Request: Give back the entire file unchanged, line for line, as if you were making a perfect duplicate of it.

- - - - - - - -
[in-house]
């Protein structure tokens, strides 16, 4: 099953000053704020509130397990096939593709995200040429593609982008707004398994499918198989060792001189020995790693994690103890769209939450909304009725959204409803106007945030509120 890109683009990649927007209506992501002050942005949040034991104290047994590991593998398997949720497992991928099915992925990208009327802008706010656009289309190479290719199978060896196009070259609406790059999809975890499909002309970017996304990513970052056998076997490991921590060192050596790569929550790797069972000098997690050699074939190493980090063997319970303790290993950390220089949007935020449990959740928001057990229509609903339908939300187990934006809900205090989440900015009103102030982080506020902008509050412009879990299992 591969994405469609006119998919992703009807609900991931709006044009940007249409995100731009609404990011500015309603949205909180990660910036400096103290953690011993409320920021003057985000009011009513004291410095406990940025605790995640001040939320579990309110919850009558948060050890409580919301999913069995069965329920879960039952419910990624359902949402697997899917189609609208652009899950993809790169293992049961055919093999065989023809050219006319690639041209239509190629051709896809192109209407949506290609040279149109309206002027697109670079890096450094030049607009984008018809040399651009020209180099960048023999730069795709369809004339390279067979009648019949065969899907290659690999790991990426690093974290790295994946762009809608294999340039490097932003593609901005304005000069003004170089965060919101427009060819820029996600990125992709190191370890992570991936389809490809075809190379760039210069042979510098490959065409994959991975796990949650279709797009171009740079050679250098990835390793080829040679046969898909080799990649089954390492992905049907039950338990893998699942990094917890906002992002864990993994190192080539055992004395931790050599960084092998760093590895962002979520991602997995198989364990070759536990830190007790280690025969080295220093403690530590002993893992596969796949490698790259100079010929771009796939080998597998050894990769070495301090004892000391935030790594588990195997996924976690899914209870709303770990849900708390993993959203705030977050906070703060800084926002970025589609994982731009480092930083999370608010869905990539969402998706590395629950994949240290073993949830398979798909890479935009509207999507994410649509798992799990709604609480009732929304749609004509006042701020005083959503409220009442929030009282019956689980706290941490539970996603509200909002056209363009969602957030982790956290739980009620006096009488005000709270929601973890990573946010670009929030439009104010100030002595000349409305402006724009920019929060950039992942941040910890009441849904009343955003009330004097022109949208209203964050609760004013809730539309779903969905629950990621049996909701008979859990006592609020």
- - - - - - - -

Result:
[in-house]
């Protein structure tokens, strides 16, 4: 099953000053704020509130397990096939593709995200040429593609982008707004398994499918198989060792001189020995790693994690103890769209939450909304009725959204409803106007945030509120 890109683009990649927007209506992501002050942005949040034991104290047994590991593998398997949720497992991928099915992925990208009327802008706010656009289309190479290719199978060896196009070259609406790059999809975890499909002309970017996304990513970052056998076997490991921590060192050596790569929550790797069972000098997690050699074939190493980090063997319970303790290993950390220089949007935020449990959740928001057990229509609903339908939300187990934006809900205090989440900015009103102030982080506020902008509050412009879990299992 591969994405469609006119998919992703009807609900991931709006044009940007249409995100731009609404990011500015309603949205909180990660910036400096103290953690011993409320920021003057985000009011009513004291410095406990940025605790995640001040939320579990309110919850009558948060050890409580919301999913069995069965329920879960039952419910990624359902949402697997899917189609609208652009899950993809790169293992049961055919093999065989023809050219006319690639041209239509190629051709896809192109209407949506290609040279149109309206002027697109670079890096450094030049607009984008018809040399651009020209180099960048023999730069795709369809004339390279067979009648019949065969899907290659690999790991990426690093974290790295994946762009809608294999340039490097932003593609901005304005000069003004170089965060919101427009060819820029996600990125992709190191370890992570991936389809490809075809190379760039210069042979510098490959065409994959991975796990949650279709797009171009740079050679250098990835390793080829040679046969898909080799990649089954390492992905049907039950338990893998699942990094917890906002992002864990993994190192080539055992004395931790050599960084092998760093590895962002979520991602997995198989364990070759536990830190007790280690025969080295220093403690530590002993893992596969796949490698790259100079010929771009796939080998597998050894990769070495301090004892000391935030790594588990195997996924976690899914209870709303770990849900708390993993959203705030977050906070703060800084926002970025589609994982731009480092930083999370608010869905990539969402998706590395629950994949240290073993949830398979798909890479935009509207999507994410649509798992799990709604609480009732929304749609004509006042701020005083959503409220009442929030009282019956689980706290941490539970996603509200909002056209363009969602957030982790956290739980009620006096009488005000709270929601973890990573946010670009929030439009104010100030002595000349409305402006724009920019929060950039992942941040910890009441849904009343955003009330004097022109949208209203964050609760004013809730539309779903969905629950990621049996909701008979859990006592609020």